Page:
For those who have no level sites and have been told you cannot have a swing set, custom swing sets are the answer. A custom set can incorporate the landscape into the structure or simply create a swing set that is level and safe even if your yard is not. I have seen many swing sets installed on uneven ground without being leveled. This is dangerous and unacceptable.

Safety on the surface
Statistics show us that 70 percent of swing set and playground injuries are caused by falls to the ground. Knowing this, it makes sense to have an impact-absorbing surface underneath. While the rubber matting found in playgrounds is excellent, it must be installed over asphalt or concrete, and most us do not want to pave over an area of our backyard. The most appropriate surface for backyard sets is called loose fill. It consists of either sand, wood chips, cedar mulch, pea gravel or shredded rubber. Cedar mulch and rubber chips are best, with shredded rubber unsurpassed in impact absorption. Shredded rubber does not break down or need to be added to each season, and it does not promote fungus growth or attract insects and animals. There should be no roots or rocks under the loose fill material. These will eventually become exposed and present a hazard.

The safety surface needs a border around it so that it does not spread out onto your surrounding lawn. The border can be constructed of wood railroad ties, plastic or composite lumber, or a box can be excavated around the swing set and the ground can provide a border. Whichever material or border type you choose, the loose fill material should be a minimum of 6 to 8 inches deep. Periodically, the kicked-out material under the slide and swings should be raked back into place. Place a piece of rubber mat or indoor/outdoor carpet in these high traffic areas to help keep the material in place.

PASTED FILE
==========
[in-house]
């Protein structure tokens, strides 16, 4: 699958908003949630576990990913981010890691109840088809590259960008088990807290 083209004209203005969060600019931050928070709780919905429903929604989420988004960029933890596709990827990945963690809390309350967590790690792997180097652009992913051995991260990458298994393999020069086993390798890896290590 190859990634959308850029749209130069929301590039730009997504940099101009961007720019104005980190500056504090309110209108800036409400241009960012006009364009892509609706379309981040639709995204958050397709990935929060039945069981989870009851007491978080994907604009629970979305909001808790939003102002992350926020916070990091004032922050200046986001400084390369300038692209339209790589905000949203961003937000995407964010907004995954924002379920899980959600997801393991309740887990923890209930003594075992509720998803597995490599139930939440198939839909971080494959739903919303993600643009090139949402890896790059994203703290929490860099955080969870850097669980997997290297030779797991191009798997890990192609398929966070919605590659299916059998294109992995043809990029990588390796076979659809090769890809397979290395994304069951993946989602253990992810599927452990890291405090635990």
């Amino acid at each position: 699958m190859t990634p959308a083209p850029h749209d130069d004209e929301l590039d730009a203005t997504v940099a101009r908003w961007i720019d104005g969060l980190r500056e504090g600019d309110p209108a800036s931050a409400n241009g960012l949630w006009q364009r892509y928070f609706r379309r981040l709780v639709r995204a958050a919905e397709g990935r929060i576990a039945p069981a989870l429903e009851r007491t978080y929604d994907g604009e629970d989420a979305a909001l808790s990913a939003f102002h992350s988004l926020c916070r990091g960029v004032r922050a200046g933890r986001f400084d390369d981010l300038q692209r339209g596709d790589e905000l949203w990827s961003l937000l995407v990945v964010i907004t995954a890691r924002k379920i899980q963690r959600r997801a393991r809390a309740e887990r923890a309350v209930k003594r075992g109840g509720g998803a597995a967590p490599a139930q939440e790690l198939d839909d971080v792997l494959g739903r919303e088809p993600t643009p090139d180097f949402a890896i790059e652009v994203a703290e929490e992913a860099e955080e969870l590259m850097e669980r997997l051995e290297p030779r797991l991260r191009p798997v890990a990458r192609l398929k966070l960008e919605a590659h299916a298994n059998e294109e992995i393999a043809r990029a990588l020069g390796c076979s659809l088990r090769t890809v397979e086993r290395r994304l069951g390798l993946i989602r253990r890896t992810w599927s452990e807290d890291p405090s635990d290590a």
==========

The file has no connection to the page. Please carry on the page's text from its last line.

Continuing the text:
There should be at least 6 feet between the end of the slide and the border. For swings, the border should be twice the height of the crossbeam from the swings. For example, if your crossbeam height is 7 feet, then the border should be 14 feet from the swings, front and back. If you don’t have that much space, make the distance as great as possible.

Supervision
The easiest way to make your children safe on a swing set is to supervise them actively. Spot them on monkey bars, rock walls or other climbing activities. Teach them not to walk in front of swings or run on playground equipment.

We know that 95 percent of injuries on slides occur when children climb up the slide, lose their balance and fall over the side. Teach your children not to climb up the slide, and when there are groups of children in your yard, have an adult stationed at the bottom of the slide.

What kind of wood?
Treated wood, which is southern yellow pine, does not have a natural resistance to decay and insects like cedar and redwood, and therefore must be chemically treated to achieve those characteristics. Until two years ago, the chemical used to treat southern yellow pine was a commonly used pesticide called CCA, which contains copper, chromium and arsenic — all known carcinogens. Facing regulation, the forest industry voluntarily stopped using CCA and now uses an FDA-approved chemical called ACQ. Regardless, southern yellow pine is not as well suited for swing sets as cedar and redwood. Southern yellow pine tends to splinter and crack more and is just plain ugly. Cedar and redwood, on the other hand, are much less prone to splintering and if maintained properly can last as long as a wooden deck.

Eliminating the danger
Seemingly innocent objects not part of a swing set have proven to be fraught with danger. These include jump ropes, bicycle tire tubes, bicycle helmets, dog leashes, sweatshirt drawstrings, mittens attached to jacket sleeves, and climbing ropes. As a general rule, anything that is not part of the swing set does not belong on the swing set.

Climbing ropes that are part of the swing set must be anchored at both ends to prevent a child from wrapping the rope around her neck.

Most important is supervision. If you properly supervise your children, they will have years of safe fun on their swing set.

DOUG FISHKIN has been designing custom swing sets and playgrounds for 20 years and is the owner of The Custom Swing Set Company in Greenwich, CT. He is also a Certified Playground Safety Inspector (CPSI). He can be reached at doug@customswingsets.com or (203) 861-9399.


This rock with a rope is securely fastened at the bottom.